So, we know that broccoli sprouts are nutritious and contain a good amount of sulforaphane that provides significant health benefits. However, did you know that we can triple the amount of sulforaphane in the sprouts before we eat them?
Can Broccoli Sprouts Fight Cancer?
According to Deborah Mitchell’s book, The Broccoli Sprouts Breakthrough, research done at Johns Hopkins Medical Institute in 1992 showed that vegetables in the Brassica family included sulforaphane, which stimulates the body’s ability to fight cancer. And what is the plant with the highest concentration? Broccoli.
Furthermore, an article on NaturalNews.com reports that broccoli sprouts provide up to 50X more cancer fighting benefits than mature broccoli. That’s a significant difference.
And, if you don’t like broccoli, this is great news. You can get all the benefits of eating broccoli, but you don’t have to eat it at every meal. You can even add the sprouts to a breakfast smoothie if you don’t like the taste of the sprouts. You’ll never know the difference!
And here’s something else that may make you think twice about buying mature broccoli vs broccoli sprouts…
According to Jo Robinson’s Eating on the Wild Side: The Missing Link to Optimum Health, research shows that cruciferous vegetables can lose up to 80% of their nutritional value from the time that they are harvested to being on your fridge shelf. Not to mention that most people cook them and lower the nutritional content even more.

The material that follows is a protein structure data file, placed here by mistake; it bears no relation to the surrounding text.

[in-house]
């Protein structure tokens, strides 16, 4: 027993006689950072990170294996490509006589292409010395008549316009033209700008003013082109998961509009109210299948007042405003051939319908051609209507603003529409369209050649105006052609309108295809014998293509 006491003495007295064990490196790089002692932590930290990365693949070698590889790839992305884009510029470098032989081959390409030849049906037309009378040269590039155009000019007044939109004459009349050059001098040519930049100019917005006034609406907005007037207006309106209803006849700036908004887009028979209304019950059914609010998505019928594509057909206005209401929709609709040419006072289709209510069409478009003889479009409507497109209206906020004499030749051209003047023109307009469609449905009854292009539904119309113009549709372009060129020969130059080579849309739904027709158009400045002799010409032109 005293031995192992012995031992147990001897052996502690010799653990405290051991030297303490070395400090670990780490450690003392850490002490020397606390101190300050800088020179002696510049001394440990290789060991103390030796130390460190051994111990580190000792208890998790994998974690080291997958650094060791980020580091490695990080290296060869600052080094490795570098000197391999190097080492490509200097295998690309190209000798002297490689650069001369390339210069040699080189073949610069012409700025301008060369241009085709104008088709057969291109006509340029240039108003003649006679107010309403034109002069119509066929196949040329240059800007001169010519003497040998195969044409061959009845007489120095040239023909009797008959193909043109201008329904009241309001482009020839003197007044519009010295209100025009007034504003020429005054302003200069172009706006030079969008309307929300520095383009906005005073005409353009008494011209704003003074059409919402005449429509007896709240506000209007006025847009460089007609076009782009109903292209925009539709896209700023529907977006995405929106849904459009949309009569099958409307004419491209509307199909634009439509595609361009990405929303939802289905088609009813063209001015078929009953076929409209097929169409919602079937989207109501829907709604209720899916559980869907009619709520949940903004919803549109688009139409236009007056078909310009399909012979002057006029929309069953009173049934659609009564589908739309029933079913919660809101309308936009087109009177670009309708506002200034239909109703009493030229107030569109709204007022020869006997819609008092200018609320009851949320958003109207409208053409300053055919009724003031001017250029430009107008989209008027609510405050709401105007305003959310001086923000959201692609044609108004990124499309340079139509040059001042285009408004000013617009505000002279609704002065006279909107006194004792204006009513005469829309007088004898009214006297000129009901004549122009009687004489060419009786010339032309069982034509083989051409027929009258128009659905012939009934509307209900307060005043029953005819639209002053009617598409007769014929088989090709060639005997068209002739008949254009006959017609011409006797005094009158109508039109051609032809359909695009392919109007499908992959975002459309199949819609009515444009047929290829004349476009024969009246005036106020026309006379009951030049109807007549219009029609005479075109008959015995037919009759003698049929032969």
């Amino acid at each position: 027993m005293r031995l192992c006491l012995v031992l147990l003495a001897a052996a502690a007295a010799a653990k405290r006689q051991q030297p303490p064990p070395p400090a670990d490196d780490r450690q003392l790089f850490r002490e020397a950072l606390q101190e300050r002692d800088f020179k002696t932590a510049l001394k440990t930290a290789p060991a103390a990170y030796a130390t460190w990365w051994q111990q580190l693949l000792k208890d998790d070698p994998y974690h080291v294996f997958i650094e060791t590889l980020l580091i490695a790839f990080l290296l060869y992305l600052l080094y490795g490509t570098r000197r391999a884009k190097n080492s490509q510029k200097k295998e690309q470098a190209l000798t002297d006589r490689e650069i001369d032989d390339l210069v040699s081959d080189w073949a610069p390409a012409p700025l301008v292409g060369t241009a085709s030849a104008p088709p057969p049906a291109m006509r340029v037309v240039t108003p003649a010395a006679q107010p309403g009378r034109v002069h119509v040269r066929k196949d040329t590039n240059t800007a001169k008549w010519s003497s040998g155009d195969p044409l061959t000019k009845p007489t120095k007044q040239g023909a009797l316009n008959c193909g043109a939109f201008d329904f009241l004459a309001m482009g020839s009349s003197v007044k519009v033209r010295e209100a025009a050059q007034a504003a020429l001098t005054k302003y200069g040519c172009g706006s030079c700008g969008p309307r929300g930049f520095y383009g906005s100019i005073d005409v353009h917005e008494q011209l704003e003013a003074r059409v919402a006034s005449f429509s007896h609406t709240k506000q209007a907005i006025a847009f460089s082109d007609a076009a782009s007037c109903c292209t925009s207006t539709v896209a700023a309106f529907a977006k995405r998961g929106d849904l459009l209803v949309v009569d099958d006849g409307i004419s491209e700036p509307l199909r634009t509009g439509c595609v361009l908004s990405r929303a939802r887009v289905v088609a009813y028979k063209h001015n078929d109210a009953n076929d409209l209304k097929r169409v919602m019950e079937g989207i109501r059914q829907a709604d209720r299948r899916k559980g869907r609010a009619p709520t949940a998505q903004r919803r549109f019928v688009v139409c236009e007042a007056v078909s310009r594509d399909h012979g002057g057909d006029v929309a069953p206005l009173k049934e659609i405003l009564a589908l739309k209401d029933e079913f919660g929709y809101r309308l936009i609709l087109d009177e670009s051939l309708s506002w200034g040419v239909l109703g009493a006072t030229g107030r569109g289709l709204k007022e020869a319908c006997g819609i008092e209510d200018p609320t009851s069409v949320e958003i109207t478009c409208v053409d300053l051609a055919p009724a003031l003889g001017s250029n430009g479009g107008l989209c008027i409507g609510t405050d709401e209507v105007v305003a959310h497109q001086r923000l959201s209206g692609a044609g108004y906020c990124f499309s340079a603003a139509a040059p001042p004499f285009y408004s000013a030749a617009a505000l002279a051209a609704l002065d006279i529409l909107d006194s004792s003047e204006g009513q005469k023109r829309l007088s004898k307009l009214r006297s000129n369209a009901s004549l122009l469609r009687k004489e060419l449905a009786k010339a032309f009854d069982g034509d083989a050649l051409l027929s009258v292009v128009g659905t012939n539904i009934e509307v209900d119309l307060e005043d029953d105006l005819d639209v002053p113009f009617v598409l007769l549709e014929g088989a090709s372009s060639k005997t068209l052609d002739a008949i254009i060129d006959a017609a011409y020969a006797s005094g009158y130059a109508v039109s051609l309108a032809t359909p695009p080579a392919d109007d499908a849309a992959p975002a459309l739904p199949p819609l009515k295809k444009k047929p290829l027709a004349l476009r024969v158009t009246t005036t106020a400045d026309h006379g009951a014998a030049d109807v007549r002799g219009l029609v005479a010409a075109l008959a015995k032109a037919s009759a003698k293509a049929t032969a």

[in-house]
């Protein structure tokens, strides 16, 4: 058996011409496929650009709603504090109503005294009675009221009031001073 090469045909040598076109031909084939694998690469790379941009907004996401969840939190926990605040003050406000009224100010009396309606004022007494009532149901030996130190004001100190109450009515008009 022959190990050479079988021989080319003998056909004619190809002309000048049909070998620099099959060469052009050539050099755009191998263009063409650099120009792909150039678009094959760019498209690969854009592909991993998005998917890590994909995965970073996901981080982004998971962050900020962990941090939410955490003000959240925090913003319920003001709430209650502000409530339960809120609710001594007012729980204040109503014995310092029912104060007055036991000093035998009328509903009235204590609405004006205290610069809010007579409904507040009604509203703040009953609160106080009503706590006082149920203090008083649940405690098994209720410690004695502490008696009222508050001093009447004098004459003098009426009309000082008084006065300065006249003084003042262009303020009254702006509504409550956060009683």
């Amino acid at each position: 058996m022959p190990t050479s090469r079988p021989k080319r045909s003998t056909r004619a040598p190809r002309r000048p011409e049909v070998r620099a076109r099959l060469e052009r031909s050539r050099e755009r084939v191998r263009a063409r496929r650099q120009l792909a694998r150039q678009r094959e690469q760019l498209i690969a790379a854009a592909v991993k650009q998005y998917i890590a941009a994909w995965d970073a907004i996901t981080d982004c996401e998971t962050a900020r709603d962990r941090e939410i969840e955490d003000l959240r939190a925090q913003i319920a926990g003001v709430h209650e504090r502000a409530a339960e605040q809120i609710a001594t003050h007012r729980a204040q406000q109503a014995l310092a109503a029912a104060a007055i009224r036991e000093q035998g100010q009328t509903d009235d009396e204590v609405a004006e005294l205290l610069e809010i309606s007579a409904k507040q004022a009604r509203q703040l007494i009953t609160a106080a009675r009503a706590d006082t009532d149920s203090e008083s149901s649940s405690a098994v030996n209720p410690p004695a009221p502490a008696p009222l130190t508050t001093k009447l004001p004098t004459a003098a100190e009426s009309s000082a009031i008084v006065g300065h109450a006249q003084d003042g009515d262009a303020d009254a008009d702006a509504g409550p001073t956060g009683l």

Yes, it can be expensive when you buy fresh broccoli sprouts at your local supermarket, but the cancer-fighting benefits are well worth it. If cost is an issue, you can save a bunch of money by simply getting a seed sprouter and sprouting your own at home.
Plus, Life Extension Journal reports that the sulforaphane in broccoli sprout extract helps protect skin against damage from UV radiation. This is another big bonus for people who spend time in the sun or are concerned about the visual effects of aging.
SGS, a compound found in 3-4 day old sprouted broccoli has been found to be a powerful long lasting antioxidant that can help to reduce ones risk of cancer if eaten 3 to 4 times per week.